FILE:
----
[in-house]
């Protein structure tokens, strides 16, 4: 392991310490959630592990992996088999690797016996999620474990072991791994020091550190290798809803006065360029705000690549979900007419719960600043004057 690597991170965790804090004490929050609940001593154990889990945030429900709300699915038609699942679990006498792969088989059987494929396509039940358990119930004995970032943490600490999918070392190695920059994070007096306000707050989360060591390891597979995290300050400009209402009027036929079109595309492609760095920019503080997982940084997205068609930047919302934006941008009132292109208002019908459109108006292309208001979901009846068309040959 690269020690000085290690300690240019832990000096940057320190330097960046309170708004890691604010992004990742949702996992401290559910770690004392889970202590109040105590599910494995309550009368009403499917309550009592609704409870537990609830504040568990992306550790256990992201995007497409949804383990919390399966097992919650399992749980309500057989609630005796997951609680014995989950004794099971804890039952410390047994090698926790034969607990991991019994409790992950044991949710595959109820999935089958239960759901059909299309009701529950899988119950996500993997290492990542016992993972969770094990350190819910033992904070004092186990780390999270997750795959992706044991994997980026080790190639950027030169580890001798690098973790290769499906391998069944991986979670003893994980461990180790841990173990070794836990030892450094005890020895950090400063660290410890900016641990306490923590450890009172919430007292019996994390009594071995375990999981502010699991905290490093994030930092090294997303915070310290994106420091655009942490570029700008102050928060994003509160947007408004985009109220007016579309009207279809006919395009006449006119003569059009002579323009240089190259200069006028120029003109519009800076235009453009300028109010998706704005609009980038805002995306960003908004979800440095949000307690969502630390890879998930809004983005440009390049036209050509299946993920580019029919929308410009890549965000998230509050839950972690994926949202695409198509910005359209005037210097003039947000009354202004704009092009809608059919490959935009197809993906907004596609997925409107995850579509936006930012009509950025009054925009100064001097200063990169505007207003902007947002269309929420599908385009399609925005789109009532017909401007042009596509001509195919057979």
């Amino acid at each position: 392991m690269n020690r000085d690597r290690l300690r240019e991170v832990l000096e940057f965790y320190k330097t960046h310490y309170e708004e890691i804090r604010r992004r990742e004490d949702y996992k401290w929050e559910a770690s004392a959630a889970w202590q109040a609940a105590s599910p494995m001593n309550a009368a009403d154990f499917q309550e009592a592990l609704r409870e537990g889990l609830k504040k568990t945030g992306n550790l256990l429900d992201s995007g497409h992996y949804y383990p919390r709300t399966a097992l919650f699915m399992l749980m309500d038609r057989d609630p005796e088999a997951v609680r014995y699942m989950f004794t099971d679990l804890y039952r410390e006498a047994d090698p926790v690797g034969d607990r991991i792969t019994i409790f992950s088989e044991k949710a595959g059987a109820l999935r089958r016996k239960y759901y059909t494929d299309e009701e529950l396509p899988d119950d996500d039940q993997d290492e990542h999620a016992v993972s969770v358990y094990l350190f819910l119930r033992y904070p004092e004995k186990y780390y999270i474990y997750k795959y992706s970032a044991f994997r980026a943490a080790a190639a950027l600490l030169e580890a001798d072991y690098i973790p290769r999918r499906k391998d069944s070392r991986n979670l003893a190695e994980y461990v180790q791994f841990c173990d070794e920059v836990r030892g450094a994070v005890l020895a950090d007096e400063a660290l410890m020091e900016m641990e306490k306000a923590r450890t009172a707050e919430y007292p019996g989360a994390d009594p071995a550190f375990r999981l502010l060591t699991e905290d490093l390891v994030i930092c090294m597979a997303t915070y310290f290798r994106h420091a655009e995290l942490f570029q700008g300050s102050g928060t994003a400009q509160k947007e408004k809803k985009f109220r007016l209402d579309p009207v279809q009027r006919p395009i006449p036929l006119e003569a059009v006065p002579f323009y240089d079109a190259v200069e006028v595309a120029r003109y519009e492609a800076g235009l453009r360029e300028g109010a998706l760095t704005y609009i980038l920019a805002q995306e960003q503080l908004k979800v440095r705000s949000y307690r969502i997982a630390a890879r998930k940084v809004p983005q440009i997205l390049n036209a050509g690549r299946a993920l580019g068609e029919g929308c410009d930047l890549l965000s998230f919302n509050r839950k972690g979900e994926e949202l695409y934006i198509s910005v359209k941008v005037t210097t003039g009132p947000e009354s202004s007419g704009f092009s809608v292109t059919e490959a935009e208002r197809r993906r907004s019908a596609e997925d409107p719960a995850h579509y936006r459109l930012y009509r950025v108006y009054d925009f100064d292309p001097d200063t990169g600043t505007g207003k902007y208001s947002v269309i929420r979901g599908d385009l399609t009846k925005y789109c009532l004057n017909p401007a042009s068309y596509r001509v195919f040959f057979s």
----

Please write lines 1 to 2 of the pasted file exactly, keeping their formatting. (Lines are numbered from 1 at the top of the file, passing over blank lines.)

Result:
[in-house]
């Protein structure tokens, strides 16, 4: 392991310490959630592990992996088999690797016996999620474990072991791994020091550190290798809803006065360029705000690549979900007419719960600043004057 690597991170965790804090004490929050609940001593154990889990945030429900709300699915038609699942679990006498792969088989059987494929396509039940358990119930004995970032943490600490999918070392190695920059994070007096306000707050989360060591390891597979995290300050400009209402009027036929079109595309492609760095920019503080997982940084997205068609930047919302934006941008009132292109208002019908459109108006292309208001979901009846068309040959 690269020690000085290690300690240019832990000096940057320190330097960046309170708004890691604010992004990742949702996992401290559910770690004392889970202590109040105590599910494995309550009368009403499917309550009592609704409870537990609830504040568990992306550790256990992201995007497409949804383990919390399966097992919650399992749980309500057989609630005796997951609680014995989950004794099971804890039952410390047994090698926790034969607990991991019994409790992950044991949710595959109820999935089958239960759901059909299309009701529950899988119950996500993997290492990542016992993972969770094990350190819910033992904070004092186990780390999270997750795959992706044991994997980026080790190639950027030169580890001798690098973790290769499906391998069944991986979670003893994980461990180790841990173990070794836990030892450094005890020895950090400063660290410890900016641990306490923590450890009172919430007292019996994390009594071995375990999981502010699991905290490093994030930092090294997303915070310290994106420091655009942490570029700008102050928060994003509160947007408004985009109220007016579309009207279809006919395009006449006119003569059009002579323009240089190259200069006028120029003109519009800076235009453009300028109010998706704005609009980038805002995306960003908004979800440095949000307690969502630390890879998930809004983005440009390049036209050509299946993920580019029919929308410009890549965000998230509050839950972690994926949202695409198509910005359209005037210097003039947000009354202004704009092009809608059919490959935009197809993906907004596609997925409107995850579509936006930012009509950025009054925009100064001097200063990169505007207003902007947002269309929420599908385009399609925005789109009532017909401007042009596509001509195919057979």